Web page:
Fritz Busch = Works of BRAHMS; BEETHOVEN; MOZART; REGER – Wuertembergischen Landes-Th./Dresden St. Orch./Danish Radio Sym. Orch. – Guild

by | Jun 2, 2011 | Classical Reissue Reviews | 0 comments

Fritz Busch = BRAHMS: Symphony No. 2 in D Major, Op. 73; BEETHOVEN: Scherzo from Symphony No. 3 in E-flat Major, Op. 55 “Eroica”; MOZART: Overture to The Marriage of Figaro, K. 492; 6 German Dances; 3 Contredances, K. 609; REGER: Theme and 3 Variations from Mozart Variations, Op. 132 – Orchester des Wuertembergischen Landes-Theaters/Dresden State Orchestra (Brahms) /Danish Radio Symphony Orchestra/Fritz Busch – Guild GHCD 2371, 77:01  [Distr. By Albany] ****:
Editor and producer Peter Reynolds has resuscitated the earliest surviving recordings of conductor Fritz Busch (1890-1951), his acoustic inscriptions of Beethoven, Mozart, and Reger from Stuttgart, 1919. We have, moreover, a complete radio transmission of the Brahms Symphony No. 2 guest-appearance at the Berlin Philharmonic from 25 February 1931, a performance of luminous intensity made with the obvious invitation of the orchestra’s main conductor, Wilhelm Furtwaengler. The six dances by Mozart from Denmark, recorded 10 October 1948 and 27 January 1951, appear as bonus tracks.
Generally, Fritz Busch maintained what some critics called “a pure style,” eschewing the romantic excesses of portamento and rhetorical slides in phrasing, but they do raise their specters occasionally in the Mozart German Dances, K. 600 and K. 605. The Eroica movement exudes good energy but does not impress us with the same level of virtuosity as the truly hectic rendition of Mozart’s Overture to the Marriage of Figaro. Reger plays an important role in the Busch legacy–as the composer also influenced the slightly older colleague Carl Schuricht–and though the Theme, Variation I, VI, and VII carry the initial tune from Mozart’s A Major Sonata, K. 331 clearly, the presence of old-fashioned glissandi, even slithers, in the melodic line seem palpable declarations of a progressively waning aesthetic.
Despite some intrusive swish at the opening of the Brahms Symphony in D Major, the orchestral definition in the upper strings, their collective warmth and hearty stride, instantly captivate our imagination. The woodwinds, too, retain a flighty airiness and playful virtuosity that avoid any of the morbid quality we can hear in some Brahms acolytes. The woodwind work in the early third of the Adagio conveys a grand leisure, an open-air quality we recall from the Serenade in D, Op. 11. The later pages of the Adagio reveal a combination of energy and sculpted beauty. Recorded two years prior to Busch’s flight from Nazi-controlled Germany, the music ushers in a host of visions of a pre-Lapsarian world that had basked in spiritual comfort and confidence. We might speculate that besides revealing influences from mentors Schillings, Weingartner, and Furtwaengler, the relatively recent (1930) appearances in Germany of Arturo Toscanini–with his own debts to the Brahms of Fritz Steinbach–exert their own energies in the Busch rendering of long phrases and swooping singing lines. Contemporary critics exhorted the middle movements of the Brahms under Busch as exemplary, particularly the diaphanously Mendelsssohn-like Allegretto, which one critic wished could have been repeated. The athletically frenetic approach to the last movement has to raise one eyebrows and ears to the fiery discipline Busch could evince from his inspired players. Audible cries of “Bravo!” and “Come again!” resound from the audience, but Fritz Busch never returned to Berlin after 1932.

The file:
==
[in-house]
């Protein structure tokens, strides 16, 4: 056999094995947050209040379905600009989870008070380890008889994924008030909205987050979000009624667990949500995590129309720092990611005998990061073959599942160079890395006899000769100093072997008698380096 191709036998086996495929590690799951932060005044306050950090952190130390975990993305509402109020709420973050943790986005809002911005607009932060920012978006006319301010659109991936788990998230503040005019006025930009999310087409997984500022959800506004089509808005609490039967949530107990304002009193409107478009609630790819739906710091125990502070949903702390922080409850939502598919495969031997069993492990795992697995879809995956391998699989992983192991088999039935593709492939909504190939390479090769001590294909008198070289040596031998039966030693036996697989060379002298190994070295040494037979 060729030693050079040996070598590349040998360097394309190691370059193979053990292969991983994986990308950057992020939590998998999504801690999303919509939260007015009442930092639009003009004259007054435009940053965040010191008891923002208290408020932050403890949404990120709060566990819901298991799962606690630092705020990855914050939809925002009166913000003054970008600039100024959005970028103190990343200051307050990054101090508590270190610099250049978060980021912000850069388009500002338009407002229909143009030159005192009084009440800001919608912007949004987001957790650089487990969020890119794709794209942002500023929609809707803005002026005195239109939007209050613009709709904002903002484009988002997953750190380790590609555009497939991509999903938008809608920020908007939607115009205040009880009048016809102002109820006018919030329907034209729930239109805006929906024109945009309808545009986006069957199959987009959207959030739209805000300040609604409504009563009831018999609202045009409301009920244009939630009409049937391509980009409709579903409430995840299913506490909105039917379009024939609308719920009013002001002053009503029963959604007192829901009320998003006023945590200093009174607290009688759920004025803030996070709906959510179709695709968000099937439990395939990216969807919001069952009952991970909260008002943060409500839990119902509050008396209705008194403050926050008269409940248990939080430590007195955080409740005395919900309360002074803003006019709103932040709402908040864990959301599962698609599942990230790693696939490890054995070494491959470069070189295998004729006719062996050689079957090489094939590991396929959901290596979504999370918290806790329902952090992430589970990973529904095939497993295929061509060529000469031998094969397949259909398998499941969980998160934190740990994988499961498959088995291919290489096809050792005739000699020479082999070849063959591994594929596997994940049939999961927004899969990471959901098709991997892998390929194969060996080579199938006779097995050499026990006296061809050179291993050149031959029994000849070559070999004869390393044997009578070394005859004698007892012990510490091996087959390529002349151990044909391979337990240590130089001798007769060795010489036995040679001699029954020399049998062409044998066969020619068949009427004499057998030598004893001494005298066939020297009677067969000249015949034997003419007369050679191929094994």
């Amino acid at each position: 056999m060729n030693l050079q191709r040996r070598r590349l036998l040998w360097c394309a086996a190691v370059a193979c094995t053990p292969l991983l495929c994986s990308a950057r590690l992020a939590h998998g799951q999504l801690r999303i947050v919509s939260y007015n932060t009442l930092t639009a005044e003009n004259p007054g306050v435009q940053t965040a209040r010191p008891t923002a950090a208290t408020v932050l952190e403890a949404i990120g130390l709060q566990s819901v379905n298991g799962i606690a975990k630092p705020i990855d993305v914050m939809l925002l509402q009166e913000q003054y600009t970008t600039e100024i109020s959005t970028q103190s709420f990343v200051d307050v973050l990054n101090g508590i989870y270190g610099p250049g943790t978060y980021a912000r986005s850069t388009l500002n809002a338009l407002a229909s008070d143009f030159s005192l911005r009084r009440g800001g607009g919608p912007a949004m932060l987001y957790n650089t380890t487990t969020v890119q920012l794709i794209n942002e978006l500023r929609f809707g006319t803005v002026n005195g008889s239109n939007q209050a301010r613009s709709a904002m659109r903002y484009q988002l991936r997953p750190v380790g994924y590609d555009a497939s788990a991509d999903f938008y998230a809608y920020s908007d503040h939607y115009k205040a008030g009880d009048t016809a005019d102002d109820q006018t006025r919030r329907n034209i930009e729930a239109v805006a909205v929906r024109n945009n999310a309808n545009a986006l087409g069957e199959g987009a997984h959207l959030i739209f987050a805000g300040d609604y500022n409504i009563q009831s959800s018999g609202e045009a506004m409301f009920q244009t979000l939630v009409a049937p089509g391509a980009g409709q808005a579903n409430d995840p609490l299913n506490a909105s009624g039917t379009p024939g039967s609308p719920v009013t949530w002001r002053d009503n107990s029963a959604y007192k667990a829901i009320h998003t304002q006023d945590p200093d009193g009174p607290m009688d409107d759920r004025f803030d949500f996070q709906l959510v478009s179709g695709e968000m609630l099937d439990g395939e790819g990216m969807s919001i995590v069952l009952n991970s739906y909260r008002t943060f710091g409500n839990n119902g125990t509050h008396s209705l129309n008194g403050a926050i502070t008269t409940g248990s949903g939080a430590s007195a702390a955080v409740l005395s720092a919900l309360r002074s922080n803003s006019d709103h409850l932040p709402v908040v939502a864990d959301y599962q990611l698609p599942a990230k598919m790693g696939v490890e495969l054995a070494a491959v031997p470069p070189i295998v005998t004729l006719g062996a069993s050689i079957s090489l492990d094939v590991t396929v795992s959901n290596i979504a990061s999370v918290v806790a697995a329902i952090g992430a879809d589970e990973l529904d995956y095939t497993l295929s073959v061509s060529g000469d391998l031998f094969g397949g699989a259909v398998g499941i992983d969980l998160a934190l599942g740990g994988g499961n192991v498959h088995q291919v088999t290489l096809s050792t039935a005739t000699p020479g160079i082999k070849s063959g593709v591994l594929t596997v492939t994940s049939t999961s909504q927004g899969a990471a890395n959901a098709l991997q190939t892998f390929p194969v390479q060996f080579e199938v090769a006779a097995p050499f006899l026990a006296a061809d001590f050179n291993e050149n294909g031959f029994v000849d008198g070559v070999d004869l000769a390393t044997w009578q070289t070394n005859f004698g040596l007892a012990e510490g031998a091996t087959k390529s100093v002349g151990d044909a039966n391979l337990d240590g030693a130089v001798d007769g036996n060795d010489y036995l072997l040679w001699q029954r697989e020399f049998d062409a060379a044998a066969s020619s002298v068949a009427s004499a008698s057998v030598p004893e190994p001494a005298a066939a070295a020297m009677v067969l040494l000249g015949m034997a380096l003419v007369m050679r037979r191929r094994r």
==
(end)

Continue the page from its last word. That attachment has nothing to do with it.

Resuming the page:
Delicacy and architectural balance define the two sets of German Dances by Mozart from Copenhagen in 1948 and 1951.The orchestral rendering of what we know as “Non piu andrai” from Le Nozze di Figaro delights, while the last Contredanse carries a Renaissance sonority that fuses the old and the new in perfect harmony. Even in these pert concentrated dance efforts the resonant wit and sensuous texture of the music receives full due, marvelous encores from a veteran practitioner of his craft.
— Gary Lemco

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